One Step Beyond: The 2017 Acura RDX with Advance

Front 3/4 view of 2017 Acura RDX with Advance
The 2017 Acura RDX with Advance.
About a year ago, we had nothing but good stuff to say about the then-new 2016 Acura RDX with Advance.

It hasn't changed, other than the EPA fuel economy estimate of 19 city/28 highway having been revised to 19/27 and a paltry $100 increase in base price (from $43,420 to $43,520).  So what do we mean by "One Step Beyond"?

Rear 3/4 view of 2017 Acura RDX with Advance
2017 Acura RDX with Advance.
This never happens....and by that, I mean that in close to two-thousand press fleet cars I've driven since becoming a professional TireKicker 19 years ago, this is a first...but the 2017 Acura RDX with Advance came with dealer-installed accessories.  These are things the factory authorizes ("Acura Genuine Accessories") but doesn't include when they build the cars.  It's up to the dealer, which makes some extra money by selling you some additional goodies to "personalize" your already-loaded crossover SUV.

All the manufacturers do it.  And Honda (parent of Acura) has a long history of it.  Once upon a time, such as when I bought my then-new 1984 Honda Civic sedan, the only way to get air conditioning or a radio were as dealer-installed options (I said yes to the A/C, but went to a local stereo shop and popped for an Alpine 7163 AM/FM cassette head unit and four speakers).

Interior view of 2017 Acura RDX with Advance
2017 Acura RDX with Advance.
Acura, however, appears to be making a big deal out of "Acura Genuine Accessories", with a comprehensive look at each and every one on its website. Despite having an exhaustive list of standard features in loaded Advance trim, our tester had $4,182 in dealer-installed options.

  • $2,463 for 18-inch Diamond-Cut alloy wheels (Frankly, we like the ones that come standard with the RDX with Advance just fine). 
  • $829 for roof rails. Which, I suppose, if you're going to tie stuff to the roof....
  • $288 for crossbars. Which, again, if you're going to tie stuff to the roof...but note that 110-pound weight maximum.
  • $118 for a rear bumper applique', to minimize scratches and scrapes from less-than-careful loading and unloading of the rear cargo area.
  • $148 for a cargo tray. Totally worth it.  Living midway between Lake Tahoe and the Pacific Ocean, wet sand is a thing.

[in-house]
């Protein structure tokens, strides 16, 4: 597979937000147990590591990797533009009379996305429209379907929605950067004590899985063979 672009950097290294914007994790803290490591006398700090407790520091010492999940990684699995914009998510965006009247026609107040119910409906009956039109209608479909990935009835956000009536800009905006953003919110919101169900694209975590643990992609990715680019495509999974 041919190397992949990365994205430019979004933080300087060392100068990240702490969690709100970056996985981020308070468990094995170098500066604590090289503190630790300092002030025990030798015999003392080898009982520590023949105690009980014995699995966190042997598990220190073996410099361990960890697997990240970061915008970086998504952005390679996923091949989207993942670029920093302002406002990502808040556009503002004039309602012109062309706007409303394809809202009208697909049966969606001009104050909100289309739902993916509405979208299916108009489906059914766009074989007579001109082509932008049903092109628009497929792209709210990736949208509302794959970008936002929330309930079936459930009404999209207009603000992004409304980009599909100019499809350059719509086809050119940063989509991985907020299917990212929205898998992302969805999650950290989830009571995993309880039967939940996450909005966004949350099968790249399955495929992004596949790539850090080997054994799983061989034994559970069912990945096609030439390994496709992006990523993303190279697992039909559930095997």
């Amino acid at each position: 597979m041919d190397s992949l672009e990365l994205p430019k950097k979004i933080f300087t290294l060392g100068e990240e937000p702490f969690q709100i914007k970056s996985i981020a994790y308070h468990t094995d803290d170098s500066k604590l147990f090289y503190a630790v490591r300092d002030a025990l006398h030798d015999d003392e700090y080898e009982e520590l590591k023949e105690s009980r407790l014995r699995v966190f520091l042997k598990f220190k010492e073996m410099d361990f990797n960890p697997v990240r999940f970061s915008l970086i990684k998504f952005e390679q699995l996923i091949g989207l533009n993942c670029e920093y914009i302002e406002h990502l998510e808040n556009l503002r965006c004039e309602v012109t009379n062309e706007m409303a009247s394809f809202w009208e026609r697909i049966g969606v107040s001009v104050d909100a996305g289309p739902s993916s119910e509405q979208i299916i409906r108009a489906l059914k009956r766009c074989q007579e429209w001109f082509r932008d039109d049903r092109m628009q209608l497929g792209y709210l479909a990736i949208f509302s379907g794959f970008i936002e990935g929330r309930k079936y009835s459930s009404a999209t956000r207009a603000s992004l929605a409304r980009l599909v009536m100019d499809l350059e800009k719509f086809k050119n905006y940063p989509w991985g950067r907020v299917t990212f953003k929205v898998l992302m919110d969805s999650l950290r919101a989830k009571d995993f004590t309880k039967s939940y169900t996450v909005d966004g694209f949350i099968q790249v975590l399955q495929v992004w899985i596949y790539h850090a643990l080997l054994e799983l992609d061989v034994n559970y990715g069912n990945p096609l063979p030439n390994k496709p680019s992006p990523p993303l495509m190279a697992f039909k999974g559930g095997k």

• $484 for illuminated door sill trim.  So the word "Acura" will glow at you.  
Which leaves us one last dealer-installed option.  The step beyond:

  • $802 for Advance running boards.  Now, running boards can be useful...especially in full-size SUVs, so you can step up and into that high-riding vehicle.  But the RDX is not a high-riding vehicle. That's the glory of small crossovers.  They're kinda like cars.  If you've clicked on the link, you've seen the artsy shot of the Advance running board.  Here's what it looks like when you're trying to get into the car, though:
Advance running board for 2017 Acura RDX
2017 Acura RDX Advance running board.
It's too low (as is the RDX itself) to provide any meaningful advantage as far as getting in the car.  It's  up against the body with no gap under the body and too narrow to put your foot on any way but sideways, but then your right foot is on the running board, not in the car, and it's blocking any progress of your left foot whatsoever.  So you end up stepping past it as though it's not there....but it is and it's causing you to have to stretch your leg half a foot more than you would to put your right foot into the car if it didn't have the running board to begin with.

And that...is one step beyond.  Skip the running board.

In fact, out of that list of  "Acura Genuine Accessories", we'd have taken exactly one, the cargo tray, if we were playing with our own money.  And loading it up with that batch took the bottom line of the sticker from under $45,000 ($44,460 with destination and handling charges) to almost $50,000 ($48,642)...which had an unintended consequence.  

Despite the manufacturer-supplied image of the interior above (used because I'm not the best photographer), our interior was black, not two-tone dove gray.  It looked like this:

Interior view of 2017 Acura RDX Advance in black
2017 Acura RDX with Advance interior in black.
At $44,460, I can look at that and say "It's less than $45,000, it's the interior of a vehicle that in base trim starts at $35,570 and it's fine."   But I saw the window sticker before I got in and my second thought (after "Who thought this needed running boards?") was "If I was paying almost $50,000, I'd want a nicer interior."  And the crossover world is awash in upscale interiors, so Acura has cause for concern.

Still in all, the 2017 Acura RDX with Advance is, as built at the factory, a comfortable, capable, reliable and stylish crossover.  It'd be on my short list.  But apart from the cargo tray, I'd take it just the way it rolled off the line in Liberty, Ohio.